By Rosalind Sedacca © Rosalind Sedacca All rights reserved.
Whether you’re contemplating divorce, in the process, or transitioning after your own divorce, there’s one thing that’s crucial for all parents to keep in mind …
Fighting around the children does more damage to them than divorce itself. That’s why as parents we need to be diligent in monitoring our children — as well as our own behavior — to safeguard our kids from emotional and psychological damage.
A study published in the Journal of Research on Adolescence* shows that children exposed to constant parental bickering are more likely to be depressed. They are also more prone to expressing other “problem behaviors,” including substance abuse, bullying, aggression and poor school grades.
Here are some essential behaviors to avoid during and after divorce to protect your children from the negative effects of conflict on their psyches and emotional wellbeing.
Never battle where kids can see or hear you. Little ears can pick up phone conversations as well as conflict behind closed bedroom doors.Parents often don’t think about the psychological impact of their arguments on children. It changes who they are and how they feel about themselves and life in general. In addition they feel helpless about being able to “fix” the problem and often blame themselves for being the cause (even when you tell them otherwise)!
Never lie or play one parent off the other to win your child’s favors. Telling lies about, bashing or demeaning your former spouse confuses, hurts and angers children in serious ways. Keep personal resentments personal and don’t use your kids as sounding boards. They’ll resent you for it and pay the price in stress, anxiety, depression and/or aggression. As they age, they’re also more likely to resent you … and many adult children of divorce disassociate with their parents when they learn truths about how the divorce was handled. You may “win” in the short-term, but your children will hold you accountable in the decades to come. Take the high road and remember, your children love both parents and don’t want to be forced to take sides. Reach out for professional help from a Coach, therapist, divorce group or other resources that can support you so you don’t need to enmesh your children in your personal drama.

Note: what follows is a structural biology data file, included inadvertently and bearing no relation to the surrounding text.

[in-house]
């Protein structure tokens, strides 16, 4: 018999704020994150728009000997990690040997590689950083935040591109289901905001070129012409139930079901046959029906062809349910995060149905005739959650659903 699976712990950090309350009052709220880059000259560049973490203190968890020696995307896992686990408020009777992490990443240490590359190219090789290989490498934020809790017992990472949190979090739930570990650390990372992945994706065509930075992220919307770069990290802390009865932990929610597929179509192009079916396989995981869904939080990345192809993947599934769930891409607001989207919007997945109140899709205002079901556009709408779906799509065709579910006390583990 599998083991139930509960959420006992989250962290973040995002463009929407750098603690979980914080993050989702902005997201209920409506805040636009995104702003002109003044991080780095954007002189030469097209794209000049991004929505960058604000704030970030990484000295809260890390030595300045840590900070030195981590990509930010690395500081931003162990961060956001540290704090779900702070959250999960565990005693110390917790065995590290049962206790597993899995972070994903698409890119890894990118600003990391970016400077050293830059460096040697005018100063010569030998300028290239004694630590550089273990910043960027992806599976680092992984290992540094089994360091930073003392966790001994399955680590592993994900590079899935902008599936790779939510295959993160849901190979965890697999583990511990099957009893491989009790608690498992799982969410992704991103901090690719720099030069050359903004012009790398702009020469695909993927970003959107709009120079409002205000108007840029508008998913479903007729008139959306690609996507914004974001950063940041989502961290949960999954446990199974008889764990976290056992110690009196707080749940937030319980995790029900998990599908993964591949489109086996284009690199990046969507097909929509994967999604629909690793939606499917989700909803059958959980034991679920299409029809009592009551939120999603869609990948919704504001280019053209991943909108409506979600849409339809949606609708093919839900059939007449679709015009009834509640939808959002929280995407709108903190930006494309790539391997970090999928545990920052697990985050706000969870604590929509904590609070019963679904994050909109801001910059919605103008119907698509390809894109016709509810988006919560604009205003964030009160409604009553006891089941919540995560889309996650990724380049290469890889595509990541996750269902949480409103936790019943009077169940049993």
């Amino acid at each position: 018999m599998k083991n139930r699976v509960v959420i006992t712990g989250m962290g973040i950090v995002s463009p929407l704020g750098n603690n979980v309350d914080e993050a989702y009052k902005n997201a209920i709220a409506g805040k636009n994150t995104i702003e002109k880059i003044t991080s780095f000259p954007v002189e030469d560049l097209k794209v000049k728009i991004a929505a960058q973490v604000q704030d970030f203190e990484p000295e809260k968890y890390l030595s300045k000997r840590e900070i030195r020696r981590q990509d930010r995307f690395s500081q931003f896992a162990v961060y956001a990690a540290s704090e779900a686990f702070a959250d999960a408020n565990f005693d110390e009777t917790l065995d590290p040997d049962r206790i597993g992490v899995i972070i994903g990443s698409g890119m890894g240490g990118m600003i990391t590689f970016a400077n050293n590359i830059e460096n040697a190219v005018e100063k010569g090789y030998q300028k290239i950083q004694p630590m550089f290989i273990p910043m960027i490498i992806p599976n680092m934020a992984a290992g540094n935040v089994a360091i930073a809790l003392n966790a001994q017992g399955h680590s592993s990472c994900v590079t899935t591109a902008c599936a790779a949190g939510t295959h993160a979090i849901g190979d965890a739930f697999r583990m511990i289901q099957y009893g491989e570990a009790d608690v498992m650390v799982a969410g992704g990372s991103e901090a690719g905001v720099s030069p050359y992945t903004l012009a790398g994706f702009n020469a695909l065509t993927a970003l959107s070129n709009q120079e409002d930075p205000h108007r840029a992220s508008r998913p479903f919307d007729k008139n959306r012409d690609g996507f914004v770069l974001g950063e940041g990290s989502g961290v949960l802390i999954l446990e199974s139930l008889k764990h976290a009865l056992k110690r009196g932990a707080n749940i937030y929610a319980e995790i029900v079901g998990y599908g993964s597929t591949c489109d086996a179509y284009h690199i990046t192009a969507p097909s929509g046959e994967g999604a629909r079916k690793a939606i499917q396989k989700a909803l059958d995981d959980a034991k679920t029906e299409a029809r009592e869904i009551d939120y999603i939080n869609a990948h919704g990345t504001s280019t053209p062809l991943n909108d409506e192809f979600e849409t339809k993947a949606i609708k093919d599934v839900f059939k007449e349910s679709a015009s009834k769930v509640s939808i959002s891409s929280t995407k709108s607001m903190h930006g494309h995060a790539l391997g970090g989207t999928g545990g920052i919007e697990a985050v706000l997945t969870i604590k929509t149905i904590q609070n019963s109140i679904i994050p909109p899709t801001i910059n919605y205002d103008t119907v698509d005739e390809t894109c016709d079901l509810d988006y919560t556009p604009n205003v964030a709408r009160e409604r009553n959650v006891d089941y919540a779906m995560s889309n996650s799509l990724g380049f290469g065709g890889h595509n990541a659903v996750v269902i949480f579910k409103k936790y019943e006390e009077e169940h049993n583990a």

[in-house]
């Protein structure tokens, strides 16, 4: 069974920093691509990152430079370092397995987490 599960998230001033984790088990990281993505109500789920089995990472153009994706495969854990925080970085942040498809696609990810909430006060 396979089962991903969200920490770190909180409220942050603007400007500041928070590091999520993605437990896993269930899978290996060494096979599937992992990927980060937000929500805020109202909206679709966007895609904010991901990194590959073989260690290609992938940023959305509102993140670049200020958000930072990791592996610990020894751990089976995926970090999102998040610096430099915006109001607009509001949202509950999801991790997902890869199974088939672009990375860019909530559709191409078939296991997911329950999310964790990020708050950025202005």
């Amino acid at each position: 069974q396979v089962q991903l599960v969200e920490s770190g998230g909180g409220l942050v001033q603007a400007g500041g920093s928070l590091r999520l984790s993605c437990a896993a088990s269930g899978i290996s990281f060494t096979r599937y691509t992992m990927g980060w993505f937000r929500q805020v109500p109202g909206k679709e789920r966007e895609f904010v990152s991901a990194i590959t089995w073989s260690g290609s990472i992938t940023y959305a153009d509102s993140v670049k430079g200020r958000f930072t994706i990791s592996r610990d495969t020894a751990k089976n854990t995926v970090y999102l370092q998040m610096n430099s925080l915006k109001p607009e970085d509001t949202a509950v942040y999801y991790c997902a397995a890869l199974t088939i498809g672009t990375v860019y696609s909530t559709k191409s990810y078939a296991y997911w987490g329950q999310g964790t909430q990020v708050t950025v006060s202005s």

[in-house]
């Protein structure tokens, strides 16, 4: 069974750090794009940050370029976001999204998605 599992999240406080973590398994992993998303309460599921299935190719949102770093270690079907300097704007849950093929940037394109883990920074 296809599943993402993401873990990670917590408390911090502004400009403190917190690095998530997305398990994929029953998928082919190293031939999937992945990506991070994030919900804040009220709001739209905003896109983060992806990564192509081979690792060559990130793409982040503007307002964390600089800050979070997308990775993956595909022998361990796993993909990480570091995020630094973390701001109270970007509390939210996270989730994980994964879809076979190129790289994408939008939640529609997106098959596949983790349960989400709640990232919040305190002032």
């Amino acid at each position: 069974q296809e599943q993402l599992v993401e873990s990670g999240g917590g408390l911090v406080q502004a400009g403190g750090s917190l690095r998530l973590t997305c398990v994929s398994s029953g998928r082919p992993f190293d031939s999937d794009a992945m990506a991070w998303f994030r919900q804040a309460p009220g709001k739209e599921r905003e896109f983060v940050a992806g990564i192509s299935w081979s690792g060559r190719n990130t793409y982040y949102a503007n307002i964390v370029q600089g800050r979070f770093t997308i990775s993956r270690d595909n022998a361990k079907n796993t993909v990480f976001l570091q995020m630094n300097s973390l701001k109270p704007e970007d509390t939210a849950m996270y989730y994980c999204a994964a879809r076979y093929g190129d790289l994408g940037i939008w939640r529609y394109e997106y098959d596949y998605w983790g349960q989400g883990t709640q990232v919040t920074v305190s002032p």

Never let your children feel unimportant to you. Too many divorced parents ignore their children during custodial visits or hand them off to other caregivers so they can work, date, have free time or catch up on chores. Children need to share attentive time with parents. When they don’t, it creates conflict and anxiety. When you’re with your children remind them of how much you love them and give them your time. When you can’t, explain the circumstances and make plans for when you can. Then be fully there so they feel valued and valuable! Equally important, never let your child feel they’re competing with a new love interest in your life. Your children need you more than ever after a divorce and shouldn’t ever feel ignored, overlooked or insignificant in your life.
Married or divorced, the results of parental conflict or inattention are the same: children wounded on a deep emotional level that can scar them for life. Children only get one childhood. Don’t they deserve the very best you can provide for them – your love, your attention and the security of your presence? Be the person you want them to model themselves after. You’ll never regret it – nor will they!
(*January, 2012: Journal of Research on Adolescence)
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Rosalind Sedacca, CDC, is a Divorce & Co-Parenting Coach, Founder of the Child-Centered Divorce Network and author of How Do I Tell the Kids about the Divorce? A Create-a-Storybook Guide to Preparing Your Children — with Love! For her free ebook on Post-Divorce Parenting, her free articles, coaching services, programs and other valuable resources on divorce and parenting, visit http://www.childcentereddivorce.com.